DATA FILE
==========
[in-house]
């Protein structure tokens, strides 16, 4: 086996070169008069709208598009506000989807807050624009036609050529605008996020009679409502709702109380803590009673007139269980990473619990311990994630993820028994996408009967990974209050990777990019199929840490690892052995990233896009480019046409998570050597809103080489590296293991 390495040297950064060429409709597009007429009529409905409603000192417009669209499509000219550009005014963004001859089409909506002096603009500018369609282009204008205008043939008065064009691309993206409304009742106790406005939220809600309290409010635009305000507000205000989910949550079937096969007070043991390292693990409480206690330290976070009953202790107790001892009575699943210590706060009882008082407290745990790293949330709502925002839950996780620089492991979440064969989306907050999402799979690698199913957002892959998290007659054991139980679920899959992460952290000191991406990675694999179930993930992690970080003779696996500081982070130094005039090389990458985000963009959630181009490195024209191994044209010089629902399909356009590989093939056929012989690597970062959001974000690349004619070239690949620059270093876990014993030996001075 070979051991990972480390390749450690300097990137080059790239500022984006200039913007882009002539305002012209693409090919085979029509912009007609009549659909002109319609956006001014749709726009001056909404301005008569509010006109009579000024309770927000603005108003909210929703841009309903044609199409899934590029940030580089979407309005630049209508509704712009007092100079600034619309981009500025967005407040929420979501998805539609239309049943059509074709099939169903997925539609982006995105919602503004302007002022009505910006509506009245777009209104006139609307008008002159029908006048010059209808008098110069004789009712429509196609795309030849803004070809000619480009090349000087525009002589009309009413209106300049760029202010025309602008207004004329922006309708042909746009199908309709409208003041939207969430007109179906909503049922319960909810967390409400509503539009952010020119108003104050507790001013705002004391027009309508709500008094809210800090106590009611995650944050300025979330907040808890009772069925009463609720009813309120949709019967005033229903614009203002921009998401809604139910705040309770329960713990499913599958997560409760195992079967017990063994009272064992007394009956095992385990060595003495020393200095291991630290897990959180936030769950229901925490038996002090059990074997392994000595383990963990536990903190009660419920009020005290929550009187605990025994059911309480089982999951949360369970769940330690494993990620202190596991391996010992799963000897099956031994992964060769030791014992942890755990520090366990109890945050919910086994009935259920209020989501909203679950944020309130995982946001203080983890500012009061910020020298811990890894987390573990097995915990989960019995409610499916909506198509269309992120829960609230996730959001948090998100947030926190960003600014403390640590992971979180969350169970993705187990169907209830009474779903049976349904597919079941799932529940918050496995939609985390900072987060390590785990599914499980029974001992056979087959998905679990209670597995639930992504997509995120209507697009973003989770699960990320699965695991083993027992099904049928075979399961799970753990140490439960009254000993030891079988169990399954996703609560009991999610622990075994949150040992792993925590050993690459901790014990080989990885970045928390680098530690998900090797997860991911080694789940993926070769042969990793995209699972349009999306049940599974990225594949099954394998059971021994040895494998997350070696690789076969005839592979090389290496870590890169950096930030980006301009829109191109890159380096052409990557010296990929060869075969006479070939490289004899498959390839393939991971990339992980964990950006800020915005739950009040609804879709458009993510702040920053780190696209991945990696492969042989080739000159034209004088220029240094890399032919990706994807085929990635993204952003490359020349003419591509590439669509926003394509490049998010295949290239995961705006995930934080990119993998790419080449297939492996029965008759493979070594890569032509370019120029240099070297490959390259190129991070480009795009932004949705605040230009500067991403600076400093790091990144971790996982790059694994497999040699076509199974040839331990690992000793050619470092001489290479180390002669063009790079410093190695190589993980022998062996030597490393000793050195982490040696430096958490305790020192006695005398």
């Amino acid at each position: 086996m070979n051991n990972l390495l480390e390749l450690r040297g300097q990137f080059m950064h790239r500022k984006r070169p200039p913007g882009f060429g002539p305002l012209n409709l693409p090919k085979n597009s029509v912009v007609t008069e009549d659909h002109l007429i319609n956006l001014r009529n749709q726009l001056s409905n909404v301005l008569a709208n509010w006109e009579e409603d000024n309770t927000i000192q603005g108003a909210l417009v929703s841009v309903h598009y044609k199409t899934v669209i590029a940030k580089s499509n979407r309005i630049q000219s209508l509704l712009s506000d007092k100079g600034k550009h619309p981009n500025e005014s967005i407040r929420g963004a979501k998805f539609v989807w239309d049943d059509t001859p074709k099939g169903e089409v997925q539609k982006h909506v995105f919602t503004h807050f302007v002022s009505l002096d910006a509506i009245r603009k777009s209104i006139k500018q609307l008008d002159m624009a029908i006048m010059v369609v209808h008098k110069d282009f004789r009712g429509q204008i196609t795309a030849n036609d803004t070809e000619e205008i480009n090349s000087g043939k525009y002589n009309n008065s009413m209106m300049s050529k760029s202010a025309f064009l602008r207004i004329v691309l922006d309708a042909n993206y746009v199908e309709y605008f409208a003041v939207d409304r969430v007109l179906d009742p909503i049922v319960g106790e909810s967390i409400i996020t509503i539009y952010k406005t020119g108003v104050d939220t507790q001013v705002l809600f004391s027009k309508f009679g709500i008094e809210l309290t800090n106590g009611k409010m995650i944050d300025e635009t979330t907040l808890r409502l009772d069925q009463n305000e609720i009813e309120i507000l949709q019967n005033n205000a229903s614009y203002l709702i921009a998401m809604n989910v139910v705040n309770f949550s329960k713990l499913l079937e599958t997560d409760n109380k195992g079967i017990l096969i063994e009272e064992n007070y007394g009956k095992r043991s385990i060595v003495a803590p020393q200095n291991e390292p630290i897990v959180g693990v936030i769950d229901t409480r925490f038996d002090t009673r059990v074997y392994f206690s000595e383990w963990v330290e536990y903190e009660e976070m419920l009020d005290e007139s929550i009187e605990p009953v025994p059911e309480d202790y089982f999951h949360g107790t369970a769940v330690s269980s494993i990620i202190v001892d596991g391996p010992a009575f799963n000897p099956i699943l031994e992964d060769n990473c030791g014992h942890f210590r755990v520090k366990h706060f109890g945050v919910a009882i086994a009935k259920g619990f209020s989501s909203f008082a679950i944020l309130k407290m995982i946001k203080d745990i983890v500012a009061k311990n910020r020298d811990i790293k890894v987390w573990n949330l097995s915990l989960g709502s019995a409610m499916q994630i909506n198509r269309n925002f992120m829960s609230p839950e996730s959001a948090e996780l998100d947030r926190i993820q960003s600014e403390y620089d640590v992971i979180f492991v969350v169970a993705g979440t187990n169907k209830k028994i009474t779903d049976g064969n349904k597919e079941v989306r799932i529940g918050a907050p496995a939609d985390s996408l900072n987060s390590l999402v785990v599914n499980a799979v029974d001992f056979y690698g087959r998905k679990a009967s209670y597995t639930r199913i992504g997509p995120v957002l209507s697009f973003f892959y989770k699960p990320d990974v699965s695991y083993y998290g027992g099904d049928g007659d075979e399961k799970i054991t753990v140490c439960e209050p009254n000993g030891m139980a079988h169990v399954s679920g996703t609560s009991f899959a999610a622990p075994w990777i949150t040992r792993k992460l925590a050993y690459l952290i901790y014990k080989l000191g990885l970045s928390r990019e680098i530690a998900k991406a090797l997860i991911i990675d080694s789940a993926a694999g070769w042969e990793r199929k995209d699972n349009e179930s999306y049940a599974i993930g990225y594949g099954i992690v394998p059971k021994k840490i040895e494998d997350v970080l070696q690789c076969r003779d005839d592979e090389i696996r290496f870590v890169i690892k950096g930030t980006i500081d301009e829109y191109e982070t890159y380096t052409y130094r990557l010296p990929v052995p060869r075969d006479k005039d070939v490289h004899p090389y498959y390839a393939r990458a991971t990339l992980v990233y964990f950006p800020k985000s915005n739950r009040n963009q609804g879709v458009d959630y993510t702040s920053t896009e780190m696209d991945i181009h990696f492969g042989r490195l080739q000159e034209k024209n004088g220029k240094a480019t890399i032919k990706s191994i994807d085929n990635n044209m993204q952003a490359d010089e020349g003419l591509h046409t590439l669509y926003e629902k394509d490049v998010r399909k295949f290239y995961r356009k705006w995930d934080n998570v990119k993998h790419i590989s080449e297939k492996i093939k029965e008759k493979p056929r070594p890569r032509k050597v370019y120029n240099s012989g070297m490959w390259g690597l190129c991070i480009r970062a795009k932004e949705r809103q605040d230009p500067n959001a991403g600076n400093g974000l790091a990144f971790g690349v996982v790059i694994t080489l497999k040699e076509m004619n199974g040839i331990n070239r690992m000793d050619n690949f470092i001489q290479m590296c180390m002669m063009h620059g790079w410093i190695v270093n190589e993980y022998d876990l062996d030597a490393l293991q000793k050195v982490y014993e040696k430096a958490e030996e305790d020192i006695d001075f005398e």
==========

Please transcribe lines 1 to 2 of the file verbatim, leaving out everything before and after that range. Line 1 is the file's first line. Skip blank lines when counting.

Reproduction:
[in-house]
């Protein structure tokens, strides 16, 4: 086996070169008069709208598009506000989807807050624009036609050529605008996020009679409502709702109380803590009673007139269980990473619990311990994630993820028994996408009967990974209050990777990019199929840490690892052995990233896009480019046409998570050597809103080489590296293991 390495040297950064060429409709597009007429009529409905409603000192417009669209499509000219550009005014963004001859089409909506002096603009500018369609282009204008205008043939008065064009691309993206409304009742106790406005939220809600309290409010635009305000507000205000989910949550079937096969007070043991390292693990409480206690330290976070009953202790107790001892009575699943210590706060009882008082407290745990790293949330709502925002839950996780620089492991979440064969989306907050999402799979690698199913957002892959998290007659054991139980679920899959992460952290000191991406990675694999179930993930992690970080003779696996500081982070130094005039090389990458985000963009959630181009490195024209191994044209010089629902399909356009590989093939056929012989690597970062959001974000690349004619070239690949620059270093876990014993030996001075 070979051991990972480390390749450690300097990137080059790239500022984006200039913007882009002539305002012209693409090919085979029509912009007609009549659909002109319609956006001014749709726009001056909404301005008569509010006109009579000024309770927000603005108003909210929703841009309903044609199409899934590029940030580089979407309005630049209508509704712009007092100079600034619309981009500025967005407040929420979501998805539609239309049943059509074709099939169903997925539609982006995105919602503004302007002022009505910006509506009245777009209104006139609307008008002159029908006048010059209808008098110069004789009712429509196609795309030849803004070809000619480009090349000087525009002589009309009413209106300049760029202010025309602008207004004329922006309708042909746009199908309709409208003041939207969430007109179906909503049922319960909810967390409400509503539009952010020119108003104050507790001013705002004391027009309508709500008094809210800090106590009611995650944050300025979330907040808890009772069925009463609720009813309120949709019967005033229903614009203002921009998401809604139910705040309770329960713990499913599958997560409760195992079967017990063994009272064992007394009956095992385990060595003495020393200095291991630290897990959180936030769950229901925490038996002090059990074997392994000595383990963990536990903190009660419920009020005290929550009187605990025994059911309480089982999951949360369970769940330690494993990620202190596991391996010992799963000897099956031994992964060769030791014992942890755990520090366990109890945050919910086994009935259920209020989501909203679950944020309130995982946001203080983890500012009061910020020298811990890894987390573990097995915990989960019995409610499916909506198509269309992120829960609230996730959001948090998100947030926190960003600014403390640590992971979180969350169970993705187990169907209830009474779903049976349904597919079941799932529940918050496995939609985390900072987060390590785990599914499980029974001992056979087959998905679990209670597995639930992504997509995120209507697009973003989770699960990320699965695991083993027992099904049928075979399961799970753990140490439960009254000993030891079988169990399954996703609560009991999610622990075994949150040992792993925590050993690459901790014990080989990885970045928390680098530690998900090797997860991911080694789940993926070769042969990793995209699972349009999306049940599974990225594949099954394998059971021994040895494998997350070696690789076969005839592979090389290496870590890169950096930030980006301009829109191109890159380096052409990557010296990929060869075969006479070939490289004899498959390839393939991971990339992980964990950006800020915005739950009040609804879709458009993510702040920053780190696209991945990696492969042989080739000159034209004088220029240094890399032919990706994807085929990635993204952003490359020349003419591509590439669509926003394509490049998010295949290239995961705006995930934080990119993998790419080449297939492996029965008759493979070594890569032509370019120029240099070297490959390259190129991070480009795009932004949705605040230009500067991403600076400093790091990144971790996982790059694994497999040699076509199974040839331990690992000793050619470092001489290479180390002669063009790079410093190695190589993980022998062996030597490393000793050195982490040696430096958490305790020192006695005398």